Jackson is poised to take another bite out of its consent decree requirements, following the recent approval of a contract to design work for the Eubanks Creek interceptor repair project.
The interceptor is a major sewer main that serves residents and businesses in Fondren.
Problems with the 30-inch-wide pipe have led to numerous sanitary sewer overflows (SSOs), a major reason behind the city’s need for a consent decree, as well as a contact advisory on the creek.
SSOs occur when untreated sewage leaks from the city’s collector system and gets into the environment. When the waste enters waters classified as “Waters of the U.S.,” the city is fined.
But the city is moving forward with plans to repair the interceptor. Last week, the council approved hiring Southern Consultants to design improvements for it.
The contract is for an amount not to exceed $313,144 and will include designing improvements for a section of the pipe running along the creek from Cavalier Drive to the Mississippi Agricultural and Forestry Museum, according to Engineering Manager Charles Williams.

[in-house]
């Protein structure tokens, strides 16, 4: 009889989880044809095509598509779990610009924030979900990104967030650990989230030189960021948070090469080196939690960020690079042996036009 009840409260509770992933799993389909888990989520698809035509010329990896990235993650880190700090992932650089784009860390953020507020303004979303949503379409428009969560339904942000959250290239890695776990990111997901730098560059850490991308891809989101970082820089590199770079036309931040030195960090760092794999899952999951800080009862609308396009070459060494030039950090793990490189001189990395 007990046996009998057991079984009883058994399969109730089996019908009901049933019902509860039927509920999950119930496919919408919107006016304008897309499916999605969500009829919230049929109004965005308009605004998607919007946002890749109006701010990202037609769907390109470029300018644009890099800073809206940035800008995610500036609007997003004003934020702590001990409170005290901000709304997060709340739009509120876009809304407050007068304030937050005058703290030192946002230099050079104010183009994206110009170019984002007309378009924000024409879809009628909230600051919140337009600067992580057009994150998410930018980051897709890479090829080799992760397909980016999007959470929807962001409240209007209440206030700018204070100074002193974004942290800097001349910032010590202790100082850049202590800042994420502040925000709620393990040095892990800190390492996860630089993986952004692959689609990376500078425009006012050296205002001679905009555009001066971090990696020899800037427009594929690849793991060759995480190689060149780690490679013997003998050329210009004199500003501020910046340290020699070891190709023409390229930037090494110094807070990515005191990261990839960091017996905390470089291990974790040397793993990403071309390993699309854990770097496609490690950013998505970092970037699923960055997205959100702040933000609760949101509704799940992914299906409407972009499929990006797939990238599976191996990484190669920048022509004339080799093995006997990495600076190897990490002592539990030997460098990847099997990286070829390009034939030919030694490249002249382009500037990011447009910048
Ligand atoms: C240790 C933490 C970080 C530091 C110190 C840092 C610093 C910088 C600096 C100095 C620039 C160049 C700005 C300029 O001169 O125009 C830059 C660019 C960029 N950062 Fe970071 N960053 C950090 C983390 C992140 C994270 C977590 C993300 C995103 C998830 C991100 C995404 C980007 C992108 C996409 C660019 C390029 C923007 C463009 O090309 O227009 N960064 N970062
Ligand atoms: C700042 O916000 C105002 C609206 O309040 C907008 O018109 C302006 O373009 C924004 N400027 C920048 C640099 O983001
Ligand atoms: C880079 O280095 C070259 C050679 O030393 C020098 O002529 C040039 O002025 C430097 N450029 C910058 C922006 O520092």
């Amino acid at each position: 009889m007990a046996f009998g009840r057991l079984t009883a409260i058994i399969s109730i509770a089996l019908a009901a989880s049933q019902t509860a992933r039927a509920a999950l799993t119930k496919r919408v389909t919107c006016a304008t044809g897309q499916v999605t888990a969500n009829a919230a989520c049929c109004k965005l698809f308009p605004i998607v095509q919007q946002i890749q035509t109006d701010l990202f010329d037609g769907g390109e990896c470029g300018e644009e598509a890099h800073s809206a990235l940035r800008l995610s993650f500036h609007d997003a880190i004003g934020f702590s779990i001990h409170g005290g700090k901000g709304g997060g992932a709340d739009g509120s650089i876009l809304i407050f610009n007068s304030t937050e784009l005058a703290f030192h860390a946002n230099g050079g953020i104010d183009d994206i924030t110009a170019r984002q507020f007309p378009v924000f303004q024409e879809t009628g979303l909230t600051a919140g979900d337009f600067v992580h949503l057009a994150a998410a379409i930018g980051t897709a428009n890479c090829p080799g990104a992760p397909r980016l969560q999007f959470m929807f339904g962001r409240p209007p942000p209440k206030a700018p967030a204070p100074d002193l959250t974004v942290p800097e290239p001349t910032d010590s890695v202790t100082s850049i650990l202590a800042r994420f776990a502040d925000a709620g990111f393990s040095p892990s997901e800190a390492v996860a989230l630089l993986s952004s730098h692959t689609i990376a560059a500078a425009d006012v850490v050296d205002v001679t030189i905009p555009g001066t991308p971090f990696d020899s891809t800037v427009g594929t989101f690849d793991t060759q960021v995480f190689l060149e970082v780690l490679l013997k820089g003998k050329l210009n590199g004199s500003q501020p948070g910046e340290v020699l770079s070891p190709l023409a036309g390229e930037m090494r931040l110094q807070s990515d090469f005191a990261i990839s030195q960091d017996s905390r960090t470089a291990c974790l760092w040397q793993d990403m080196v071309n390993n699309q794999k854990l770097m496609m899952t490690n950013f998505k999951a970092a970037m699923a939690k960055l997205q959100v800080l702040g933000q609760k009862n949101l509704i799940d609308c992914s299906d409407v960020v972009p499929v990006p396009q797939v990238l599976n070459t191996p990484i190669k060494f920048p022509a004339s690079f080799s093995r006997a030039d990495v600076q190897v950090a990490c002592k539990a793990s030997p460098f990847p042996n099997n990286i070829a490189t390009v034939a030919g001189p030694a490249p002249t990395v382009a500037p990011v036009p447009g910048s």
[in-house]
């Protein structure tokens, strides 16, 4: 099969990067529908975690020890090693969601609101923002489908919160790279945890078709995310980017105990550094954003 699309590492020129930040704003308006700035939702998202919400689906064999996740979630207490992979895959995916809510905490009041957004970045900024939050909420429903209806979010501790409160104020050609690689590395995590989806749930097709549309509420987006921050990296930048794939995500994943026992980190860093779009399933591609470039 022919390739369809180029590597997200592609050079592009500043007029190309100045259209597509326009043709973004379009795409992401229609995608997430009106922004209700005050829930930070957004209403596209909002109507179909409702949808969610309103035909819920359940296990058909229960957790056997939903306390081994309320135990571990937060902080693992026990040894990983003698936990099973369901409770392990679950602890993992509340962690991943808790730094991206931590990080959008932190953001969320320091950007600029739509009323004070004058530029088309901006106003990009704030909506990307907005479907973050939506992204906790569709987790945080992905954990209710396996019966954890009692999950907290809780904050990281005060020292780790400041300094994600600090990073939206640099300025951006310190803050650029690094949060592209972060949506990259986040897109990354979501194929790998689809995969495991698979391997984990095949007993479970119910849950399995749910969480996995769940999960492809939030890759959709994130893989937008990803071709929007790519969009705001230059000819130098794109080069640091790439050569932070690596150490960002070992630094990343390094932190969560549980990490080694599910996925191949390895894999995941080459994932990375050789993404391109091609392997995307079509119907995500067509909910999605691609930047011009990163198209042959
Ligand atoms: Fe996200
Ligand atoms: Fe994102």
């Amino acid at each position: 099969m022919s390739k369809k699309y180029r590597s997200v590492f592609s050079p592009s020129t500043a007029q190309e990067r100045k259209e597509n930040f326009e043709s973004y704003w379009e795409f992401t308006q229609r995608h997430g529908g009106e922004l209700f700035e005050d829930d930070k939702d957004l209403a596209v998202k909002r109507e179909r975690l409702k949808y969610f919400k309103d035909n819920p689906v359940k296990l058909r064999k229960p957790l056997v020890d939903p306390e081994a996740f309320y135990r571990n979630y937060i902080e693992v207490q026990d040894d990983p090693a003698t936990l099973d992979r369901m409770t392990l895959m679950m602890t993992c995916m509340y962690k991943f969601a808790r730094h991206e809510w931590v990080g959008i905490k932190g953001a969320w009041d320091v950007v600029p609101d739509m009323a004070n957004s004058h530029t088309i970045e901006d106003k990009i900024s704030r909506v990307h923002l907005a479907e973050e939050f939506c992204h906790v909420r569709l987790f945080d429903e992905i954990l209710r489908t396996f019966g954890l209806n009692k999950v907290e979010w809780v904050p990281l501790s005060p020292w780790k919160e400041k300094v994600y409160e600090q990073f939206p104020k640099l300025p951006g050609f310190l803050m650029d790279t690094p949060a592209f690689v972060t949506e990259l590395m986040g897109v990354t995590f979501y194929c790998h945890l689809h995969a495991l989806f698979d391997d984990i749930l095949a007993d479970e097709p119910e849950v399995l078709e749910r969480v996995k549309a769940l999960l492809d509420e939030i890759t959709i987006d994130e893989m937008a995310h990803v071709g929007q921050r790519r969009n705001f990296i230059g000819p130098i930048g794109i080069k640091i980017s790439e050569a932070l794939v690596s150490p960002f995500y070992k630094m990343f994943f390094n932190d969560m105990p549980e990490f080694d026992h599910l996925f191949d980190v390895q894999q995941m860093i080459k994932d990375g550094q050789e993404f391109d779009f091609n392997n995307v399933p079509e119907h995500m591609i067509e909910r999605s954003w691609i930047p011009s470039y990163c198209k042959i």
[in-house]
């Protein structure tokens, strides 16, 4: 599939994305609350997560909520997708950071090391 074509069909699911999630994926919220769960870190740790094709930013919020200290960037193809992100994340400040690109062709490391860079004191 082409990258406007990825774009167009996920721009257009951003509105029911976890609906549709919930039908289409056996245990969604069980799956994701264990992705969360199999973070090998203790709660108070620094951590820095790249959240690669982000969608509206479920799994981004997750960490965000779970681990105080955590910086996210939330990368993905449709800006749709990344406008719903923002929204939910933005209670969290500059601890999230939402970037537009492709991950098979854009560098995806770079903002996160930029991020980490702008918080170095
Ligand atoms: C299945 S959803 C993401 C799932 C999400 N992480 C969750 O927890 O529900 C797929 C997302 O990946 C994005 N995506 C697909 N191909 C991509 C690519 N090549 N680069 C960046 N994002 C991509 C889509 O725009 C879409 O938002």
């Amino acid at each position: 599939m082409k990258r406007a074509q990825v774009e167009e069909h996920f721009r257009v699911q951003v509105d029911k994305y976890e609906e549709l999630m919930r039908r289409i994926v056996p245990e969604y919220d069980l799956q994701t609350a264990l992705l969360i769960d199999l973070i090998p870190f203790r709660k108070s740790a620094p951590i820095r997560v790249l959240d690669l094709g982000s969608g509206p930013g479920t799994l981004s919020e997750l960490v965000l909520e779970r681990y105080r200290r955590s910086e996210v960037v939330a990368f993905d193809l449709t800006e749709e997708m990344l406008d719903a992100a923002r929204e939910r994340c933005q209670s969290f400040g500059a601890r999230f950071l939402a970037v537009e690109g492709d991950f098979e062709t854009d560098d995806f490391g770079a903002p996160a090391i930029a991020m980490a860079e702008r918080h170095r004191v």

“We hope to get the design done and get it bid out next year,” he said.
The overflows have likely occurred because of the pipe’s age. The city determined there was a problem with the interceptor a year or two ago after tracing back an SSO that occurred at the Ag Museum.
“The interceptor is a concrete line that needs to be slip-lined or cured in place,” Williams said. “Concrete lines become disjointed and we want to get them sealed.”
The line is approximately 50 years old, he said.
Between January 1 and March 28, the most recent data available on the city’s website, 14 SSOs have reached Eubanks Creek.
Of those, three have resulted from excessive flows, meaning that water likely infiltrated the city’s sewer collection system at one point.
Water infiltrates the sewer system at the interceptor following heavy storms, which cause Eubanks Creek to rise and enter the interceptor at weak/broken points.
In 2012, Jackson entered into a sewer consent decree with the Environmental Protection Agency (EPA) and U.S. Department of Justice to make repairs to the sewer system. In all, the work is expected to cost the city between $600 million and $800 million.
Jackson is currently renegotiating terms of the decree with the federal government.